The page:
There are many approaches in psychology. An approach is a perspective that is not as clearly outlined as a theory and 'provides a general orientation to a view of humankind (coolican et al., 1996 as cited in Alberry et al., 2008:15).
The three major approaches chosen in this essay are the behaviourist, the humanistic and the cognitive approach.
Behaviourism changed the subject of psychology from mind to behaviour and emphasised the importance of the environment in shaping behaviour. Behaviourism explained behaviour in terms of associations made by stimuli (S) and responses (R) through interaction with the environment.
There are two main theories of learning: classical conditioning and operant conditioning. The theory of classical conditioning is based on the work of Pavlov. Pavlov noted that dogs salivate (Unconditioned response/UCR) when they see food (unconditioned stimulus/UCS). Before conditioning, the taste of food will naturally and automatically make the dog salivate, but the sound of the bell wont. He attempted to provoke salivation (UCR) with an alternative stimulus. To achieve this, Pavlov sounded a bell whenever food was presented. If the bell and food were paired often enough, the dog started to salivate as soon as it hears the bell and before the food is present. The salivation is now referred to as a conditioned response (CR), because it is produced by the bell which is a conditioned stimulus (CS). Over time the bell became a trigger for salivation, even when no food was present. (continued on chapter 8, (Alberry et al., 2008).
In 1920, Watson and Rayner succeeded in deliberately producing a phobia of rats to a boy called Albert, in the case of little Albert. Watson striked a hammer on a four foot piece of steel behind Albert's head as he was stroking a rat. This occurred several times in total over the seven weeks. The rat which was the CS frightened Albert and the fear was now a CR. (GROSS book). This study has benefited people with phobias by modifying behaviour from behaviour therapies including desensitization. It is unclear whether Watson and Rayner intended to remove Albert's phobia; what's certain is that his mother removed him before this could happen. They might have attempted to remove it through the method of 'direct unconditioning', as used by Jones (1924), (Gross, R.,2010).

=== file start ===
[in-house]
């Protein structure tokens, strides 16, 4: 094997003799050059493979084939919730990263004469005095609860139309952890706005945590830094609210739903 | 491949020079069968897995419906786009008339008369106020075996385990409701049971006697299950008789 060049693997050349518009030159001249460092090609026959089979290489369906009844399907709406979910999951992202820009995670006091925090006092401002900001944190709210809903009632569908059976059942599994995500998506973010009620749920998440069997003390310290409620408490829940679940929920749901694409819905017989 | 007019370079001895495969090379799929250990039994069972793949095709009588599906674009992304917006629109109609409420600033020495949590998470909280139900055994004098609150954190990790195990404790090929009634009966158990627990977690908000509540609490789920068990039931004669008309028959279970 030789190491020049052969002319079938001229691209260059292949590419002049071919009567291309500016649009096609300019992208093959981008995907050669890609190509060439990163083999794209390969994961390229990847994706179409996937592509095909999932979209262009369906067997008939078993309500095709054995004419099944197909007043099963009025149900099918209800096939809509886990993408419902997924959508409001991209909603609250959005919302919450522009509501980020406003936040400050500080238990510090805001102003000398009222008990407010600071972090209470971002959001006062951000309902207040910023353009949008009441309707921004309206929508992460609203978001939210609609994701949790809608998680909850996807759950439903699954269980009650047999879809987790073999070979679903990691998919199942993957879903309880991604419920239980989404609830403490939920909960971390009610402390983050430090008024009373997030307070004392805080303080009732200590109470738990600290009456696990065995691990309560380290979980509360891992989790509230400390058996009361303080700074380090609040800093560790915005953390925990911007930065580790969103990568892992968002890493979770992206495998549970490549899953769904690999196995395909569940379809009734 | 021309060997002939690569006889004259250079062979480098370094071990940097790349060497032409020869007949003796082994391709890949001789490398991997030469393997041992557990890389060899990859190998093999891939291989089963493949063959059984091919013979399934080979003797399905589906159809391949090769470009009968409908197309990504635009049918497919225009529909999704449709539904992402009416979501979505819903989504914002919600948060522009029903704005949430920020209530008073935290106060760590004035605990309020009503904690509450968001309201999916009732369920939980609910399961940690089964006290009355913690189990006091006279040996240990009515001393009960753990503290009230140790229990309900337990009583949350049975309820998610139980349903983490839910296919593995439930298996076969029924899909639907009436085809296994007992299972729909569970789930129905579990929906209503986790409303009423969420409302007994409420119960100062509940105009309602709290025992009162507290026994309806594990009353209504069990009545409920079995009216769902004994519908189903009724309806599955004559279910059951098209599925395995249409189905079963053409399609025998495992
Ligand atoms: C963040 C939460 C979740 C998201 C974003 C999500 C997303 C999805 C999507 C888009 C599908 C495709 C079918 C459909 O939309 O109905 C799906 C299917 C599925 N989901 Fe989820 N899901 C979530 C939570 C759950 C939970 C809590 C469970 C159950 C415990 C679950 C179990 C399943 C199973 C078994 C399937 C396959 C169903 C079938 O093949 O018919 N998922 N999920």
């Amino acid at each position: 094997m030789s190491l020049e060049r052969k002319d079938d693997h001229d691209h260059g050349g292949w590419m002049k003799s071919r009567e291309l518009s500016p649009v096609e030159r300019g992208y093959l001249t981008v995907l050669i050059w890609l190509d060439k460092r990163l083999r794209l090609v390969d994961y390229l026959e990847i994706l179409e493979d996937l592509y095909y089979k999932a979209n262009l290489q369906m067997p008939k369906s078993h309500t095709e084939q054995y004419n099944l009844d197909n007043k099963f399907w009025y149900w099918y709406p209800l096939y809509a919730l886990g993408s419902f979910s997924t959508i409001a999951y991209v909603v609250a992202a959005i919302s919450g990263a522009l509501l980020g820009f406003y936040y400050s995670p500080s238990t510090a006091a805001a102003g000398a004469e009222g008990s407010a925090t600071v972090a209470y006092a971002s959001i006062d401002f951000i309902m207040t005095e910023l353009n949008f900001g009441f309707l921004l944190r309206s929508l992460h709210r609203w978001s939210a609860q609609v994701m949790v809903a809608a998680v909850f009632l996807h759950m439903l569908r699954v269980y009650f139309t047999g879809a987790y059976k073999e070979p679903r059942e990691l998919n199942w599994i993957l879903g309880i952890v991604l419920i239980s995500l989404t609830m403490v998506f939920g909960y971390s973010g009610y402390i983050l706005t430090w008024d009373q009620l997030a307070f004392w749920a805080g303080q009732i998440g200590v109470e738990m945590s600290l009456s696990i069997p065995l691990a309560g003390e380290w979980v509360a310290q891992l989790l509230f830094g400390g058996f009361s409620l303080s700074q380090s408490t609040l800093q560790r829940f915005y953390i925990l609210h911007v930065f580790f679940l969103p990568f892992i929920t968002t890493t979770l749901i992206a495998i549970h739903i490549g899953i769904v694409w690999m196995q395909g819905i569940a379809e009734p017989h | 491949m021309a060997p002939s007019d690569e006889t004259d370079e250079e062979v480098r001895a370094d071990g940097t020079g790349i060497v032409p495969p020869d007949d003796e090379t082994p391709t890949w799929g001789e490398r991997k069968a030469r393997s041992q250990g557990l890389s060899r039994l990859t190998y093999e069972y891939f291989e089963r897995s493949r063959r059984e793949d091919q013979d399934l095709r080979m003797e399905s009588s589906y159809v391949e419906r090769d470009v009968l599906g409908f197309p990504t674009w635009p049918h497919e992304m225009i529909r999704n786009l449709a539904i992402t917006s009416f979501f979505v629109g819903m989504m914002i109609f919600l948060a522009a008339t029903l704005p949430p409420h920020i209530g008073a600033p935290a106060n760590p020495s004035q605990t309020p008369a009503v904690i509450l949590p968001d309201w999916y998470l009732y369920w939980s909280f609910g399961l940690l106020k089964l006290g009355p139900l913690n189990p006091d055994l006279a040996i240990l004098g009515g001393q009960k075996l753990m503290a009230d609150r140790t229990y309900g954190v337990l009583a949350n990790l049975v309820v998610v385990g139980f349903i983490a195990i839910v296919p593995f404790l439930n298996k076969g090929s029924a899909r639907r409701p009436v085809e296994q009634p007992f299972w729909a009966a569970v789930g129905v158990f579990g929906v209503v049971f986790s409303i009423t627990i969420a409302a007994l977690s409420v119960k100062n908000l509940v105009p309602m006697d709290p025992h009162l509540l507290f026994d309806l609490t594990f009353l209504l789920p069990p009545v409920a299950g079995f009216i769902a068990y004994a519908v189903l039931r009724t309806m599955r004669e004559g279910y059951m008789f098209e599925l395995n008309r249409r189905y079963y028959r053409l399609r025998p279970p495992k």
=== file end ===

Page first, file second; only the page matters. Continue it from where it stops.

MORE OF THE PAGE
The theory of operant conditioning (or instrumental conditioning) is about the organism operating in the environment to produce an outcome. If someone or somebody was to do something and the outcome was positive then there is a greater chance they will do it again. Skinner was instrumental in shaping behaviourism and put forward the view that behaviour followed laws. Skinner investigated this by training rats to press a lever in exchange for food and found that rewarding an action increased the likelihood of that action being performed; called positive reinforcement. The opposite of positive reinforcement is negative reinforcement whereby a punishment, such as an electric shock,reduces the likelihood of an action occurring, (Alberry et al., 2008).
Operant conditioning has proven an effective way of modifying behaviour amongst people who may be difficult to teach in another way such as children who have autism.
Thorndike (1898), put a cat in a cage with a latch on the door. Cat food was placed outside the cage. The task was to operate a latch that would automatically cause the door to spring open, freeing them. As the cat was attempting to get the food he accidentally knocked on the latch which opened the cage door. After the cat had eaten the food the process was repeated where it took them less time to open the latch to gain access to the food. The behaviour exhibited by the cat was strengthened by its relationship with reward. Thorndike referred to this as 'the law of effect.' This is a crucially important way of distinguishing classical and operant